- Amb. Ryan C. Crocker , Dean of the Bush School of Government and Public Service, Texas A&M University
- William K Lietzau, Vice President, Deputy General Counsel, PAE
- Salli A. Swartz, Partner, Artus Wise Partners
- Moderator: Adam Pearlman, Special Advisor to the International and National Security Law Practice Group
Criminal Law & Procedure Practice Group Podcast
In June 2013, documents leaked by Edward Snowden sparked widespread debate about secret government surveillance of Americans. Just over a year later, the shooting of Michael Brown, a black teenager in Ferguson, Missouri, set off protests and triggered concern about militarization of law enforcement and discriminatory policing. In Unwarranted, Barry Friedman argues that these two seemingly disparate events are connected―and that the problem is not so much the policing agencies as it is the rest of us. We allow these agencies to operate in secret and to decide how to police us, rather than calling the shots ourselves. And the courts, which we depended upon to supervise policing, have let us down entirely.
The book's author, Professor Barry Friedman, the Jacob D. Fuchsberg Professor of Law at New York University School of Law, Professor Orin Kerr the Fred C. Stevenson Research Professor of Law at The George Washington University Law School, and John Malcolm, Director and Senior Legal Fellow at the Edwin Meese III Center for Legal and Judicial Studies for the Heritage Foundation, joined us to discuss this new book.
- Prof. Barry Friedman, Jacob D. Fuchsberg Professor of Law, New York University School of Law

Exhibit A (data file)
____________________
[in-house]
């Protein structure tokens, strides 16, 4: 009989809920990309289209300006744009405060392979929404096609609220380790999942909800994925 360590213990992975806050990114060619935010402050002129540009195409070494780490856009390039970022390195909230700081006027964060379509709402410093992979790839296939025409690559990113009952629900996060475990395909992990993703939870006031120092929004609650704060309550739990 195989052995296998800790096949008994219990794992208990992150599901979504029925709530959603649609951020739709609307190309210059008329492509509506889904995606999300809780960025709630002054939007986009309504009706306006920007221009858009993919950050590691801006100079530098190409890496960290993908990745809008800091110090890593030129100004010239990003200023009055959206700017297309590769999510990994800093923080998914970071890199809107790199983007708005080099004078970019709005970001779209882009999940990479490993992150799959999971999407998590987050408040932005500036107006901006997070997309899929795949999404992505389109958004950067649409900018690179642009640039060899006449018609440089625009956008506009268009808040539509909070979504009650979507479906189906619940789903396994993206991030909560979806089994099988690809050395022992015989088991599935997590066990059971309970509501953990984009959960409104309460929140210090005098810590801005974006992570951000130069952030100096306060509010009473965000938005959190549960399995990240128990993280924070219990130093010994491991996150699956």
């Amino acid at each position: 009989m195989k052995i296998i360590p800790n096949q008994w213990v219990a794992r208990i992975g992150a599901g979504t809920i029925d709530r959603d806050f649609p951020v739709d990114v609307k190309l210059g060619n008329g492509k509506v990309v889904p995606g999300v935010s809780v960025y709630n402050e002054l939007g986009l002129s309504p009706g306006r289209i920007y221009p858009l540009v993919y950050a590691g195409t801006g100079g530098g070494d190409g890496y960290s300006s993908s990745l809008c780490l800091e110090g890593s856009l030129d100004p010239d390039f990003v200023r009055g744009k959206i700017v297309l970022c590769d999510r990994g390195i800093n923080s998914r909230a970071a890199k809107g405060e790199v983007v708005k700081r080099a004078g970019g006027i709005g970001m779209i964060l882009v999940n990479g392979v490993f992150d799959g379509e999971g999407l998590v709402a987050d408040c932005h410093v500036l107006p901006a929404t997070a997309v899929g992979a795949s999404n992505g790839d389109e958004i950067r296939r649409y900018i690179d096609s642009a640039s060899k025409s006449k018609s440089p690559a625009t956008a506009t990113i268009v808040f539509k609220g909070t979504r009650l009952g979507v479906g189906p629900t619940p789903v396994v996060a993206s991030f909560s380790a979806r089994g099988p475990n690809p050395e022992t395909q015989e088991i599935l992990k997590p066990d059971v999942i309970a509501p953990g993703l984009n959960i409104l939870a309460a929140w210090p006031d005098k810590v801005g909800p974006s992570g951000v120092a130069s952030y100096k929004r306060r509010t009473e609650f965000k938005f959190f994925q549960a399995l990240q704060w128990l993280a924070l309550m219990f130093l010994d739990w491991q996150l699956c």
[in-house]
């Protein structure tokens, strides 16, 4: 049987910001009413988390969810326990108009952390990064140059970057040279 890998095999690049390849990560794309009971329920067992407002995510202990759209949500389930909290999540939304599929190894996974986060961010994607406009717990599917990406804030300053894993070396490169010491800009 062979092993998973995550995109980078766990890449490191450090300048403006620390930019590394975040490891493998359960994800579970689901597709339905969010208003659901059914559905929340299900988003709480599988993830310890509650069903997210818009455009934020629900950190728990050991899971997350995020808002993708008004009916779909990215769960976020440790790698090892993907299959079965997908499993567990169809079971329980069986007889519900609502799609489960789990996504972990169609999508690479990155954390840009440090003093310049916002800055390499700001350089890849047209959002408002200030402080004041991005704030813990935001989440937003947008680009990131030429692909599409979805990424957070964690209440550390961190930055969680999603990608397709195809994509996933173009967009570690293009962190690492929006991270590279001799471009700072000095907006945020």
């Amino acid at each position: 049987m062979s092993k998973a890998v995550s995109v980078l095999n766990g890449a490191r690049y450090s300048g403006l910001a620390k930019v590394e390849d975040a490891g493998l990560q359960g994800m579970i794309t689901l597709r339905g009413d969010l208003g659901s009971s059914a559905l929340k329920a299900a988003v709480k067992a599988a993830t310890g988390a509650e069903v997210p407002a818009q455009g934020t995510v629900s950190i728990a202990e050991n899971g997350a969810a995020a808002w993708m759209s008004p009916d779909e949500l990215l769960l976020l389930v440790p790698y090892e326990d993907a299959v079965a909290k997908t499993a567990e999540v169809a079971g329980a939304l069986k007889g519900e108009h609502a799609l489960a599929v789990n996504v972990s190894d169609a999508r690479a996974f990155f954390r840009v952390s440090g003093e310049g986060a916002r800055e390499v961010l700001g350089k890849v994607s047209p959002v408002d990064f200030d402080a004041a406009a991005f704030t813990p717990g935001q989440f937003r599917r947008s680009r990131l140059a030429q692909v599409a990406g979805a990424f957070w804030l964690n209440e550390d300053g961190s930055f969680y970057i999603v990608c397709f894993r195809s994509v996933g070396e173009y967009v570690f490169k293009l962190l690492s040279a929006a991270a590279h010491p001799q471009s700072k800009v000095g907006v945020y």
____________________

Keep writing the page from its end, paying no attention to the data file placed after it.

- Prof. Orin Kerr, Fred C. Stevenson Research Professor of Law, The George Washington University Law School
- Moderator: John G. Malcolm, Director and Ed Gilbertson and Sherry Lindberg Gilbertson Senior Legal Fellow, Edwin Meese III Center for Legal and Judicial Studies, The Heritage Foundation
2017 National Student Symposium
Professor Richard Epstein delivered the keynote address titled "A common lawyer looks at the constitutional protection for freedom of speech" during the 2017 National Student Symposium at Columbia Law School on Saturday, March 4, 2017.
The theme of this talk is what happens if we think about freedom of speech as an ideal, without any of the standard constitutional glosses—strict scrutiny, purposive interpretations—and then how does it play out. It does differ from the current law, quite radically on some key question that lie at the border line between tortious actions and free speech: offensive behavior, intentional infliction of emotional distress, defamation, deceit, coercion and the like. The answers sometimes overlap and sometimes differ, and I hope to explain why the common law approach is superior.